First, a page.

They are totally different concepts, an exhaust fan is not going to cool your house, it will stop the roof from heating it up a little and from retaining the heat but a better idea would be to put a roof over your roof, if direct sunlight doesn't even touch your roof then it won't aid in heating your house up.

An evaporative cooler will actively reduce the temperature and humidify the area, very useful for very hot and dry climates.

Exhaust fans get rid of the hot air which rises to fill the space below the roof. They also keep air circulating. Hot air goes up and out. Cooler air from the floor level moves up.

Yes, shading your roof is a good thing as is having a light colored roof.

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Thanks for your input - I am still waiting if somebody has experience with a construction like this.

It is for sure that this water cooling would have an effect. The question is only how much?

Why will it have an effect?

Some posters mentioned the evaporation effect. Water comes on a hot roof. It uses the heat energy to evaporate.

(means changing fluid water into steam) For evaporating energy is needed which is taken from the hot roof which lowers the temperature.

So far physical facts.

It could be calculated but this would be difficult because you would need a lot of facts like conductivity of the roof material, the windows, heat capacity of the walls etc. So experimenting will be easier.

Inside temperature will not be lower than outside temperature. Agreed. But have you ever come into a car which has been parked in the sunshine? You would be lucky if the inside temperature would be like outside.

If you use A/C to get the temperature under outside temperature your electric bill would be significantly lower.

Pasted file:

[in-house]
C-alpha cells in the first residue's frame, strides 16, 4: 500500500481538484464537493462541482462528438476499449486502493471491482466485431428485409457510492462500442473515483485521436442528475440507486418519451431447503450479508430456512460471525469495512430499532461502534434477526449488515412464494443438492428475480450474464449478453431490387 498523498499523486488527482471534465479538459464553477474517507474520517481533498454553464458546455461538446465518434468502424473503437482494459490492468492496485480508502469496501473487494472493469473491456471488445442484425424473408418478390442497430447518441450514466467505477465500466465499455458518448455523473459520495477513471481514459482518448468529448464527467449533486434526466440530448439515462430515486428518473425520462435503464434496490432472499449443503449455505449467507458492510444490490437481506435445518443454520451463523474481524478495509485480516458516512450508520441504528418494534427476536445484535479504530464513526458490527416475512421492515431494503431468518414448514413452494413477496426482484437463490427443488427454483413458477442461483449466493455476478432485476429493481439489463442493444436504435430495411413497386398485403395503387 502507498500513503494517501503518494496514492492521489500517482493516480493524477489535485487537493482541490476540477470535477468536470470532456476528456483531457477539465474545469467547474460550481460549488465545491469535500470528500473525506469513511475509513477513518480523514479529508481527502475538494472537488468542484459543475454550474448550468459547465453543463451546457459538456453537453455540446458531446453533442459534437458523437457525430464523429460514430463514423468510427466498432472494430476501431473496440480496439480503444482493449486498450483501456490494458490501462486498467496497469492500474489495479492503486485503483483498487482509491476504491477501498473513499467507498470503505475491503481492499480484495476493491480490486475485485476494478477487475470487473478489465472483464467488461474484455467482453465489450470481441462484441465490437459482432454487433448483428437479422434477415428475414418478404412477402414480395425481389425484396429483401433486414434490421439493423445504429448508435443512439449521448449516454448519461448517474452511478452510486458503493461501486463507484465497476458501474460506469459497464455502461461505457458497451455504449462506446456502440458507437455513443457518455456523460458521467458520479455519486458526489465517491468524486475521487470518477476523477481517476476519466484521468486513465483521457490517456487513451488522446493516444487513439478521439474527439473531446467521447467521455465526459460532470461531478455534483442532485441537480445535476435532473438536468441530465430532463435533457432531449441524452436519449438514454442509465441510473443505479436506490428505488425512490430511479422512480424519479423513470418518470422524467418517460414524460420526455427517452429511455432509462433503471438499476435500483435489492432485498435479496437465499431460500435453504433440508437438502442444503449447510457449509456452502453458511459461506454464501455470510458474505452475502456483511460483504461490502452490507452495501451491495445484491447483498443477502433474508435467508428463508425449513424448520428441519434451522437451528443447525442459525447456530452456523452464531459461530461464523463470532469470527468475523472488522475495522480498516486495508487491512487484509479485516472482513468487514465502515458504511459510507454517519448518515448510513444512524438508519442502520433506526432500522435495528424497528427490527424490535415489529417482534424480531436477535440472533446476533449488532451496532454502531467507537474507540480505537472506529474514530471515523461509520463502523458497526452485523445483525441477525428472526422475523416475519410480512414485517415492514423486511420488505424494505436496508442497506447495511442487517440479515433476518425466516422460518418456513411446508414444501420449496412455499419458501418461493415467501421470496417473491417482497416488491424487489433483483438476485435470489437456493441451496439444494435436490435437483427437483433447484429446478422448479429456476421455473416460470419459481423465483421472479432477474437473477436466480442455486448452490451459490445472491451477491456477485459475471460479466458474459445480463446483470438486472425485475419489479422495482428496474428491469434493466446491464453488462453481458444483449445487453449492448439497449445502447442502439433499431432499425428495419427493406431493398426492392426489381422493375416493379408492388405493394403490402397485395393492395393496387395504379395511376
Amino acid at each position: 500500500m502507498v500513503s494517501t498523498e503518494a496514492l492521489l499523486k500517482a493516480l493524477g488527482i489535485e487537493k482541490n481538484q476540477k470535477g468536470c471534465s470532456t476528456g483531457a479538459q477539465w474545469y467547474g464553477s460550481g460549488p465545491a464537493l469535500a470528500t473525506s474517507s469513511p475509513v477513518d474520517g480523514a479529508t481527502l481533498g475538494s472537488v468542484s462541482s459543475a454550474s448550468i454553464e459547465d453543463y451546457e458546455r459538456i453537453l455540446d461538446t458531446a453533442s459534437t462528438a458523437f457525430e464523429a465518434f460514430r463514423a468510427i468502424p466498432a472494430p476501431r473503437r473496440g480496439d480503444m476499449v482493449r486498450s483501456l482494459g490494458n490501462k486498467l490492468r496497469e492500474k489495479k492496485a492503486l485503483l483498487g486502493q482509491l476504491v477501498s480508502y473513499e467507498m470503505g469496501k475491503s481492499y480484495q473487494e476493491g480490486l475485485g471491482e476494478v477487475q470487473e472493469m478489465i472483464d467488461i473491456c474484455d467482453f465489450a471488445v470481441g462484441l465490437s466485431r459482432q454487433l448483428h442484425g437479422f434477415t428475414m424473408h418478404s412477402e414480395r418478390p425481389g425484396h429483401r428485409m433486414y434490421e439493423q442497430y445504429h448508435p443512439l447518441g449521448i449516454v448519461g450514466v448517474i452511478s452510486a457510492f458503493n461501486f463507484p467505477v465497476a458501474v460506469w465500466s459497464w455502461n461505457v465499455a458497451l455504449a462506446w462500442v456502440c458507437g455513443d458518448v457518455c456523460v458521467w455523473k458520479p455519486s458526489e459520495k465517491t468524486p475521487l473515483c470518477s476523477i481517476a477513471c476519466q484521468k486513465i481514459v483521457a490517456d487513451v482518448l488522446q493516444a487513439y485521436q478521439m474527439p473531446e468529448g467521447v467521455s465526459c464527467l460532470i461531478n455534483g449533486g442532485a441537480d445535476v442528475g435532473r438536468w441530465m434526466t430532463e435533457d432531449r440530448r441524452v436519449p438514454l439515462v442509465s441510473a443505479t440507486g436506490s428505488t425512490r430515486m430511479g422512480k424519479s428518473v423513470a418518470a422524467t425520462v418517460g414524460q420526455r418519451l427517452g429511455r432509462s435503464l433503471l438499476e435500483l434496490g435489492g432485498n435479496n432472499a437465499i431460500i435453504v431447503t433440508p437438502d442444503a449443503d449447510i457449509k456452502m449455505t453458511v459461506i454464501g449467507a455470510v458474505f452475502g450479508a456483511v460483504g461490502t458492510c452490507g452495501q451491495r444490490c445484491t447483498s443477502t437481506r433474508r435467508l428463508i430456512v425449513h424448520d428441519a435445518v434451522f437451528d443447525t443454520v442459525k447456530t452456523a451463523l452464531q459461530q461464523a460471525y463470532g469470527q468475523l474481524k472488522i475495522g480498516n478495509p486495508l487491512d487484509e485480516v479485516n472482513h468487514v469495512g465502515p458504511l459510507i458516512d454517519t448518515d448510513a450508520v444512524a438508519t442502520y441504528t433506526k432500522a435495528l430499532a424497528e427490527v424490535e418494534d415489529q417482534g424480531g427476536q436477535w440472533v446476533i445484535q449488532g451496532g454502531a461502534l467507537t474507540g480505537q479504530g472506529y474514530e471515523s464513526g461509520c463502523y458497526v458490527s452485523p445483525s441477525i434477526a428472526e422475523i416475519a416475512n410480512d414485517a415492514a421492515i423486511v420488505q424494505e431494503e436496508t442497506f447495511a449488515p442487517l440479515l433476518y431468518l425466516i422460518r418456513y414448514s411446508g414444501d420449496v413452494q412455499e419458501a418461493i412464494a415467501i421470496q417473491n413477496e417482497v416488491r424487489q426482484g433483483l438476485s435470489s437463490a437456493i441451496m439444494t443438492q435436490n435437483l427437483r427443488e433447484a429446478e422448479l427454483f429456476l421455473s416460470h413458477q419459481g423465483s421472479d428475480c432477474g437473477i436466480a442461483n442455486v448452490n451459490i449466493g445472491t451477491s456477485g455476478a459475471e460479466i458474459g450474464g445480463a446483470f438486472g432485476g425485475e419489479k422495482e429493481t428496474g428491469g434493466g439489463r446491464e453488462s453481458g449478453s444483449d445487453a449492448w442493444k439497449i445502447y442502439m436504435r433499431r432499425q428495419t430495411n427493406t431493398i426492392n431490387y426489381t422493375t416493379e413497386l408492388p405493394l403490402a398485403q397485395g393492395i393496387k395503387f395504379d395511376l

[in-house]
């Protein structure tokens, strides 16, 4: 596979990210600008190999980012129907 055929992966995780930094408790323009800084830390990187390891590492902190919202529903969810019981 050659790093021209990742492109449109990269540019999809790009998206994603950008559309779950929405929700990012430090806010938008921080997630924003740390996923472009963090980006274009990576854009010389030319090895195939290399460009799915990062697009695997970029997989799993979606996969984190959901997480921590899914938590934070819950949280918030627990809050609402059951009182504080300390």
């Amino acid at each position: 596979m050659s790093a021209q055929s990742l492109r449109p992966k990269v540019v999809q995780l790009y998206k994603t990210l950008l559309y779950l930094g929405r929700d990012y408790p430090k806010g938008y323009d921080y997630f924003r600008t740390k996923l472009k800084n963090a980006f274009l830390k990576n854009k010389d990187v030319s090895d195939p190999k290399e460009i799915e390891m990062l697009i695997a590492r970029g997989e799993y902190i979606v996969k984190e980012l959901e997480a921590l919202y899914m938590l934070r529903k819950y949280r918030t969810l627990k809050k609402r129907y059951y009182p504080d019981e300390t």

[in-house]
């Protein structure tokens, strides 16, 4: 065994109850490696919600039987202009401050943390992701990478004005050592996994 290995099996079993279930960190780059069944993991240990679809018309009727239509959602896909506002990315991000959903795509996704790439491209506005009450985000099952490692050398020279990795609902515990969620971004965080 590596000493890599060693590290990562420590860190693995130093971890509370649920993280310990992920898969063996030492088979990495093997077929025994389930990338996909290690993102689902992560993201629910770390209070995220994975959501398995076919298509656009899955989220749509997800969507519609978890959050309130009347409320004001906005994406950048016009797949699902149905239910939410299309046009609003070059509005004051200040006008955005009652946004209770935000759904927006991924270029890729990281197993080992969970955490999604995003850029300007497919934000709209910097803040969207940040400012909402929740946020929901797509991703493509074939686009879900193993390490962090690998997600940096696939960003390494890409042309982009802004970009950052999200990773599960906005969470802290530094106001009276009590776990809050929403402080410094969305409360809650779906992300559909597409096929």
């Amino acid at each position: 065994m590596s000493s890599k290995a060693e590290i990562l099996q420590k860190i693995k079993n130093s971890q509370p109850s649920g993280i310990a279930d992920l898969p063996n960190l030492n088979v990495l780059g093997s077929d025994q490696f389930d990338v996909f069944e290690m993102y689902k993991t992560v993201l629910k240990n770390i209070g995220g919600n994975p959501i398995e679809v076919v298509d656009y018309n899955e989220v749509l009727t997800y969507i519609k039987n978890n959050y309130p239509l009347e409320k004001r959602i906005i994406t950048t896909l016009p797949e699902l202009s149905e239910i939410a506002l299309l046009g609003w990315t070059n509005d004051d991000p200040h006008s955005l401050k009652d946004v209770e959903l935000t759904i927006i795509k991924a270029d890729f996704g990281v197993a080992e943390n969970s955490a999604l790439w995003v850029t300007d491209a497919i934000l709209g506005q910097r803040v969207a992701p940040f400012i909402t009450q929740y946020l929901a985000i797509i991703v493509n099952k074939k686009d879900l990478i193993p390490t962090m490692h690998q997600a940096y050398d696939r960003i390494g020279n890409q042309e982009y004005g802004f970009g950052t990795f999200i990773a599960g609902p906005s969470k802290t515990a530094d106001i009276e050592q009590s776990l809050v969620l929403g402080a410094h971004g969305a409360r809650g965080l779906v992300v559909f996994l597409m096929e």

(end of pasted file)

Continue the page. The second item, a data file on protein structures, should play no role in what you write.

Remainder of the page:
Our room size is about 60 sqm with a pitched area and 6 Thai windows with as much as no isolation. The ceiling is about 3,50 m

Airconditioning would be quite expensive and not very effective unless we get new windows.

Water bill? I mentioned that we have our own well (130 m deep) So costs would be only for the electricity used for pumping

Why will it have an effect? Because Evaporation is an endothermic process, in that heat is absorbed during evaporation. The processes of evaporation and condensation take 7.5 times as much energy as melting or freezing. Change of state of H2O water to H2O gas can take place at any temperature between 0 and 100 degrees Celsius and in your case steam is not involved because Steam is a term for the gaseous phase of water, which is formed when water boils, and yours won't boil. ;)

So the inside air temperature can be lower than the outside air temperatures.

What you haven't told us is how low you would like the temperature to be.

Another factor is that AC will also lower the humidity. Lower humidity ( if it's not under 40%) is more comfortable.